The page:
What is the difference? After all, it’s the same story, with all the same details and yet, it’s just not funny to anyone now.

It all depends on intonation of speech. If a slideshow were a movie, intonation would be the background music. Even the most interesting subject in the world can put the audience to sleep within a few minutes if the lecturer is monotonic. Like the story has ups and downs, the pitch should follow the same way. Change your pitch, play with the speed and volume, engage the audience by using words of enthusiasm when you get into the climax of the story. But also remember to decrease your speed and volume and relax the listeners at the low moments of the story.

“Compose the music” of your lecture at home. Speak to yourself and hear the intonation. If it is pleasant to your ear, it will be pleasant for your students.

4. Make it short and then cut it by half

Let’s do a little experiment. You find a link to a video on a subject that interests you and then press the link to play it. How many of you checked the length of the movie during the first few seconds?

Now, let’s assume the length is 60 minutes long. How many of you will immediately stop watching?
Students are far more time-sensitive than teachers are. Even if you think that the lesson deserves its 60-minute time, simply divide it into parts.

TED talks, which feature the best lecturers in the world speaking on highly engaging topics, are all between 8 and 10 minutes long.

On our website theLearnia where you can create videos in minutes, we restricted the video lesson time to 15 minutes. The timer counts down to remind the teacher to focus on the most important messages within the designated time. In our observations, we found that students often leave after an average of 4.5 minutes.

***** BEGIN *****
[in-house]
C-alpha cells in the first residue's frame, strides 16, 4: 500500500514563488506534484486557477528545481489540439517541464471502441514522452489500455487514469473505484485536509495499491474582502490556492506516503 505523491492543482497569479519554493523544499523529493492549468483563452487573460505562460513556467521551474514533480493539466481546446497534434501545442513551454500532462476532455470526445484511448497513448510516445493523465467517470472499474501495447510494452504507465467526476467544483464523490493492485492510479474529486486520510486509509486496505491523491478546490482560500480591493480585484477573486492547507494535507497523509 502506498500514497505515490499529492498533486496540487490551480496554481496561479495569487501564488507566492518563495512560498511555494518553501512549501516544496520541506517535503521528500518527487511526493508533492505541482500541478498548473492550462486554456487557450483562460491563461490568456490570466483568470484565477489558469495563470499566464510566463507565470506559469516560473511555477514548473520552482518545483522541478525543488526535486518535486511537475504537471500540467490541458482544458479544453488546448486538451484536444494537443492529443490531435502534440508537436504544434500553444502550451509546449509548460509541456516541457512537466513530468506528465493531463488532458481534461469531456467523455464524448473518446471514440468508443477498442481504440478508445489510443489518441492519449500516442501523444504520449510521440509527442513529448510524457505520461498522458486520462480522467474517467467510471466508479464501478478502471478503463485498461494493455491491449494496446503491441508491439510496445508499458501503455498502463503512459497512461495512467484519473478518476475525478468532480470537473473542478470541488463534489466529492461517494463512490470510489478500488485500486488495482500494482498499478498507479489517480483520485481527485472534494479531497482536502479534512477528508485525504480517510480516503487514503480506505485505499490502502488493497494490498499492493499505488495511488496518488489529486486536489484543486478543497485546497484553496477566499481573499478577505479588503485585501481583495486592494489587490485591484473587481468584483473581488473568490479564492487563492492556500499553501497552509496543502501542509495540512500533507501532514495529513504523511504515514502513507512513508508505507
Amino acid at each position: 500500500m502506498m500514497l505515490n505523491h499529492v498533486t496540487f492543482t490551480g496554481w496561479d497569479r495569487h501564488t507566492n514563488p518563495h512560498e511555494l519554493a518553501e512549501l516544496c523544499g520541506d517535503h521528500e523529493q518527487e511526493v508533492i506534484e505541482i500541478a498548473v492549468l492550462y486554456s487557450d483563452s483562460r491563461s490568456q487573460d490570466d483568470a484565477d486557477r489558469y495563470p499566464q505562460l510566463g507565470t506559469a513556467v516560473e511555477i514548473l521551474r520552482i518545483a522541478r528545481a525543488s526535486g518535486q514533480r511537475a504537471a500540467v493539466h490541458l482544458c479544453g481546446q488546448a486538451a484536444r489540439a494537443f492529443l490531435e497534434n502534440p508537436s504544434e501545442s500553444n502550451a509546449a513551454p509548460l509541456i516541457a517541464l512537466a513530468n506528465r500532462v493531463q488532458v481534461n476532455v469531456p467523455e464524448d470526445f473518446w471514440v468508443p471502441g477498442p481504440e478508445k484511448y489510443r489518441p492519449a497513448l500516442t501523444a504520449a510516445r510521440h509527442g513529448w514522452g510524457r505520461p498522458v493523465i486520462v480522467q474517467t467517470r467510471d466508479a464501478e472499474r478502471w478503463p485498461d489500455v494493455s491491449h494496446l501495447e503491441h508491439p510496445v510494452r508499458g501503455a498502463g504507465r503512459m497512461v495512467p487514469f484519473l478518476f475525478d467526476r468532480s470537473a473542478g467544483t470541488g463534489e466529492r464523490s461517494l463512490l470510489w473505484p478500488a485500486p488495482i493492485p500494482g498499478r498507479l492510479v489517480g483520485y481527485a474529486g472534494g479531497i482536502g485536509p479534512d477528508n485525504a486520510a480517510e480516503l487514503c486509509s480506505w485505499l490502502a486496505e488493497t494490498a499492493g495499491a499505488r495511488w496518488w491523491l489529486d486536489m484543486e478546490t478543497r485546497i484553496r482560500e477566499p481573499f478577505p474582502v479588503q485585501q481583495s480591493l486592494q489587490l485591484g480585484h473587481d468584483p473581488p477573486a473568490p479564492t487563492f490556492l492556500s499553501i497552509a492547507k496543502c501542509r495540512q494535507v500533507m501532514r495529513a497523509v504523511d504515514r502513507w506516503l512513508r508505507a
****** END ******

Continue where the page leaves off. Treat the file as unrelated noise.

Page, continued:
Even if you have a lot to say, consider that nobody will be there to listen after the first 5 minutes.

5. Practice, practice and more practice

Let’s take Steve Jobs as an example, who is considered one of the greatest presenters of our generation. He practices for days before the annual presentation of his next product launch. He enters the auditorium, closes the door to visitors and practices for days. He brings all the accessories, executes the demo software, and opens the envelopes again and again, just to make everything flow as smoothly as possible.

No one is born ready to lecture. It is a matter of lots of practice, learning, fixing mistakes and practicing again. If Steve Jobs could spend whole days before a lecture, you can also invest in practice prior to each lecture, especially if you are not quite up to his skill level.

The good news is that there’s a relatively short learning curve, and each practice will produce substantial improvement relative to the time before. It just becomes easier and more professional over time.

In conclusion

Perhaps you already know some or even all the rules specified here. However, I have found that despite the theoretical knowledge required for making a fascinating lecture, most instructors repeatedly return to their comfort zone. They rush to prepare the presentation, load too much text on their slides, and often create a presentation so long that even they have not enough time to present it.

Recall Diet Coke’s old slogan:” Less is More” and plan your presentation in accordance with the rules in this article. Beyond improving your personal presentation skills you’ll be surprised by the positive feedback from your students.